Instead of working on the entire puzzle at once, it is helpful to work on small portions so that you're finishing sections. This will help keep you interested, and you'll have an optical report of your progress.

Put the finished sections approximately where they are in the puzzle, even if they are not joined to the edges. Visualizing the space around the sections will make it easier for you to find the pieces surrounding them, and you'll soon have the sections connected to the edge.

If you feel bored or tired or bored, put the puzzle away for the day. Like anything, trying to do much at once can take the fun out of a project. Looking at it later or the next day with fresh eyes will make all the difference to your enjoyment and progress. 

Once you're finished the puzzle, congratulate yourself! You could even treat yourself to a prize of another jigsaw design!

Art & Fable 1000 Piece Puzzles

At the Art & Fable Puzzle company, we believe in supporting living, working artists.

Our goal is to bring attention to the work of dedicated artists. Their artwork consists of exquisite designs of forgotten fables. Our plan to accomplish the goal of showcasing their work is to create premium quality jigsaws. A percentage of every sale goes to charity.

From our unparalleled selection of licenced art jigsaws, you can choose from artistic, deeply moving designs to those that are candid and fun!

The Art & Fable company hopes you will love these paintings and storybook illustrations converted into top-quality puzzles. The art combined with our characteristic velvet-Touch jigsaw's surface is the base of our goal: to help artists and good causes while providing buyers with a superb puzzle experience.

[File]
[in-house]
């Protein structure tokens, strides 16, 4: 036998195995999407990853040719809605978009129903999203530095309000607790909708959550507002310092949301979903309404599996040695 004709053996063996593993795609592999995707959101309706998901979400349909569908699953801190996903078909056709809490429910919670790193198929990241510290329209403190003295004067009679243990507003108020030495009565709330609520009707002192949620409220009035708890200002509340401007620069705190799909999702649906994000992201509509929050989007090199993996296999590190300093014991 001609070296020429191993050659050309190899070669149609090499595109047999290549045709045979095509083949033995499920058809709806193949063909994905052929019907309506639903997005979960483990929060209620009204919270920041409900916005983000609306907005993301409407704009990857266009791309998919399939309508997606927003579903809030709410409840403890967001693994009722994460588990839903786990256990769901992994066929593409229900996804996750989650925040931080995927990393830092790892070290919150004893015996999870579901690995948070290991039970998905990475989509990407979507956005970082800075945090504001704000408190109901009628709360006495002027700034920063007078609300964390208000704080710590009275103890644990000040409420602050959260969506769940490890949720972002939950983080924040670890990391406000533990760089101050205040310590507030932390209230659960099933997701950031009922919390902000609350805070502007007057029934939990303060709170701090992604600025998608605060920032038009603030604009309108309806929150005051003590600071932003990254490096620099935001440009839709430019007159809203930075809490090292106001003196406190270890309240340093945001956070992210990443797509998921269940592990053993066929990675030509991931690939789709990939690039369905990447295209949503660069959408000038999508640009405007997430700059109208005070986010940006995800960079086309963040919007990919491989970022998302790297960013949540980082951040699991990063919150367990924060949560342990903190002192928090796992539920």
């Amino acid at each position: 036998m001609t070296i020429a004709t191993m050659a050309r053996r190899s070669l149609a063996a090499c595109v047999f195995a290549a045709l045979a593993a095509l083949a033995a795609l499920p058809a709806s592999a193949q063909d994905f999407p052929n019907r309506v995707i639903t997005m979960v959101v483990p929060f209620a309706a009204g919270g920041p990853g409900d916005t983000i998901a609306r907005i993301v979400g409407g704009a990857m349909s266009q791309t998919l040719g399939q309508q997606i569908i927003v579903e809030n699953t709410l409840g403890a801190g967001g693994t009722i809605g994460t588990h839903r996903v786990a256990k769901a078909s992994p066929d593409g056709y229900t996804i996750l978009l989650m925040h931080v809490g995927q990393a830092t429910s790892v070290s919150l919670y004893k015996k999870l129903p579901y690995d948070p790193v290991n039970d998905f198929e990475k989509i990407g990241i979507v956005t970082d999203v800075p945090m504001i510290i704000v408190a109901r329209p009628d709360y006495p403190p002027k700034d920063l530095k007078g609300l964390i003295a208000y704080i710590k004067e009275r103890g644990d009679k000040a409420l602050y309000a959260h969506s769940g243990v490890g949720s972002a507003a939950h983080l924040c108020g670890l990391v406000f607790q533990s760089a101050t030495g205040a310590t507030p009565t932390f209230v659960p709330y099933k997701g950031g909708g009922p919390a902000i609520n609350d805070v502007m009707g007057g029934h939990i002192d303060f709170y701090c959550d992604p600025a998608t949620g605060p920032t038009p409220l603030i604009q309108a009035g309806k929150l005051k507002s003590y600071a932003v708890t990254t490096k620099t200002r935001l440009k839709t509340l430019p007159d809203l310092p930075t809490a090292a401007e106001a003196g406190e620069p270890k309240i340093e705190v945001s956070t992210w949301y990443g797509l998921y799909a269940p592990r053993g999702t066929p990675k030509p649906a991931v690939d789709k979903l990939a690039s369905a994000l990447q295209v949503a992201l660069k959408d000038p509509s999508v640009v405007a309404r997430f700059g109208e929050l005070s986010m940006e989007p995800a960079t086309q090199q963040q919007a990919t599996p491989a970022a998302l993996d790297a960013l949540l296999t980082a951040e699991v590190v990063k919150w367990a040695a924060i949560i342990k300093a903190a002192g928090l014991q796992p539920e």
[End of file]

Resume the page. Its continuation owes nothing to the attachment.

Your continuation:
Jigsaw Puzzle Fun Facts

The fastest time to put together a previously unknown 1000-piece jigsaw puzzle is 1:01:29 minutes at the US National Jigsaw Puzzle Championships of 1986 in Ohio, USA. A two-person team holds this record. Jigsaw cutter Dave Evans, from Weymouth, Dorset, holds the world record for the fastest cutting time. Dave cut a 1000-piece wooden jigsaw in 2 hours, 26 minutes, and 45 seconds. A little-known fact is, on average, it takes four times as long to complete a 1,000-piece jigsaw as it does to finish a 500-piece puzzle. Each time you double the number of puzzle pieces, you quadruple the difficulty level. So, a 2,000-piece jigsaw would take sixteen times longer to finish than a 500-piece puzzle. The jigsaw with the most pieces is thought to be one made in 2011 at a university in Vietnam. It has a staggering 551,232 pieces. For a 1,000-piece jigsaw puzzle, it will take you about 30 minutes to get all the pieces placed the right way up, with the edge pieces separated into a separate pile. You can double this time to sort all the pieces into rough groups of colours. The word 'Jigsaw' is so established in the English language that more than 140 British registered companies use it in their trading name. In the late 19th century, the average price of a wooden jigsaw puzzle was higher than £1.00. This was more than most of the UK working population earned in a week. It is said that Queen Victoria used to like doing jigsaws. Nowadays, puzzles are one of Her Majesty Queen Elizabeth's favourite hobbies. She does not want to see the picture of the completed jigsaws on the box before she starts a puzzle, as she believes this makes it too easy.